Food for thought

The first week is in the books. I feel energetic, alive and well. And I want to celebrate with a glass of champagne (Just Kidding!) (Not really kidding, but I won’t do it).

Whole30

My husband is very sick and I have felt a cold lurking inside me. Despite my lack of sleep for most of this week, I have been able to keep this cold from taking hold in my body – and I think it has to do with my diet. I am not stressing my digestive system, thereby not stressing my immune system giving it the resources needed to prevent the germs from settling comfortably.

But as a vegetarian, in order to get enough protein into my body, I really do have to think and plan. Most sources of protein that I use are banned from the Whole-30/Paleo lifestyle.

The hardest part for me as a vegetarian is the inability to eat quinoa. Quinoa is not a grain, it is a seed of the chenopodium or Goosefoot plant. Quinoa is rich in health fats and contains a complete amino acid profile.

I had a hard time understanding why something so rich in goodness could be so bad. Over the past week, reflecting on my cravings and food choices, I have come to realize how much I depend on grains and grain-like foods to “fill in” my diet and fill me up – whether it is a side of quinoa with my curry or stir-fry, a piece of whole wheat bread with my zucchini noodles and sauce or oats in my breakfast or dessert. While some choices like quinoa are better than refined white grains, they should not be used to add bulk to my meal; that job should be reserved for more veggies. Forcing myself to think beyond quinoa and grains has forced me to come up with other ideas to supplement my diet that are more veggie-ful.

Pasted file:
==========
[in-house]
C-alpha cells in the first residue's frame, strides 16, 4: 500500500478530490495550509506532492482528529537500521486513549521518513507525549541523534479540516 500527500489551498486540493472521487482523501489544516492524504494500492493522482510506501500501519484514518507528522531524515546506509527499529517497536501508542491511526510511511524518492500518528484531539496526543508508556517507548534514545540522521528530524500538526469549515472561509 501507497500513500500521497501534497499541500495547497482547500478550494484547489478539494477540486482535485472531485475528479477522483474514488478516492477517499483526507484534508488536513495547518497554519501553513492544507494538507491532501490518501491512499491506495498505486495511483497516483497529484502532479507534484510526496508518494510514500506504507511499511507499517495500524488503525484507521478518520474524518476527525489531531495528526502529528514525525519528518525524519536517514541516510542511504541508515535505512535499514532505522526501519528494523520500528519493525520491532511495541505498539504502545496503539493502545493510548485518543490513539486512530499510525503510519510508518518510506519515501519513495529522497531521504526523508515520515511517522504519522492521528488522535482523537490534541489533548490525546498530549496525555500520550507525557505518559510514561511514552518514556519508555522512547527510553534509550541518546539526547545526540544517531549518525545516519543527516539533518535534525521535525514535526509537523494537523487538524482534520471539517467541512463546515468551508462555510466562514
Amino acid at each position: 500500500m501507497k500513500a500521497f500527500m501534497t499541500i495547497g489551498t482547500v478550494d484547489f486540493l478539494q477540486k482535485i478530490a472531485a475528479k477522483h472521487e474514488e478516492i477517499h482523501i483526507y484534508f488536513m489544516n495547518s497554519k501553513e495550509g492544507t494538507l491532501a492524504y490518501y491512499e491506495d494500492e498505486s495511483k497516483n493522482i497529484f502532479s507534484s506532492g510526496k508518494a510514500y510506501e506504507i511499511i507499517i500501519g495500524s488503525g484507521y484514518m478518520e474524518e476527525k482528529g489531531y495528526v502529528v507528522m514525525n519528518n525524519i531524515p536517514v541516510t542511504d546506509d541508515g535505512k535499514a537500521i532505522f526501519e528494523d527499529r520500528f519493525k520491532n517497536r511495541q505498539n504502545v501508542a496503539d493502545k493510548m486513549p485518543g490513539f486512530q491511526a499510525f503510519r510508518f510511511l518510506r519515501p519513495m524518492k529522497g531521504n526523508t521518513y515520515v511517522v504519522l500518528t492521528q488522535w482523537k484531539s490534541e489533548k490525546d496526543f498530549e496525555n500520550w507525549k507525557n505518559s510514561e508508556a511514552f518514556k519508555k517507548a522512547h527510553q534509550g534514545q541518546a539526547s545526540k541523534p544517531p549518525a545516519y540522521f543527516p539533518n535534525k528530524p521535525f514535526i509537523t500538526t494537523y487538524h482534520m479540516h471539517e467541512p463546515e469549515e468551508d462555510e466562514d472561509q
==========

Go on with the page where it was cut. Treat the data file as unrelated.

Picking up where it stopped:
Some people who have been on the paleo diet for a while have told me that quinoa gives them stomach problems (much like meat would do to me when I ate it oh so long ago). I have looked and looked for scientific articles showing that quinoa causes the inflammation that some food/nutrition website claim it does, but I can’t find any conclusive studies. That doesn’t mean the issues don’t exist or what people are saying is not true.

My philosophy is that we need to treat our body as a laboratory and play with it. Take away specific food, eat a particular food, test the effects over a period of time (typically, real changes takes weeks to notice) and observe differences. We are all human with the same DNA, yet we are unique individuals as shown by our fingerprints. No two people will have the exact same dietary needs. Do what is right for your body, no matter what the fad of the time is or what works for other people. I became a vegetarian based on a random experiment. I did not eat any meat for one month. I noticed I felt lighter, healthier, and happier. I continued to not eat meat for another month or so, and then introduced meat into my diet again. I felt depressed, sluggish and did not want to get out of bed. I quit meat again and my energy returned. People told me that I needed meat to eat enough protein, to do CrossFit, that I would crave meat while I was pregnant – no,no and no. No cravings for meat, no desire to eat it, not even while pregnant. Does that mean I will tell you to not eat meat? No. Only I know how my body feels and what is best for it. Only you know what is right for you. If someone says quinoa makes them sick, then it does.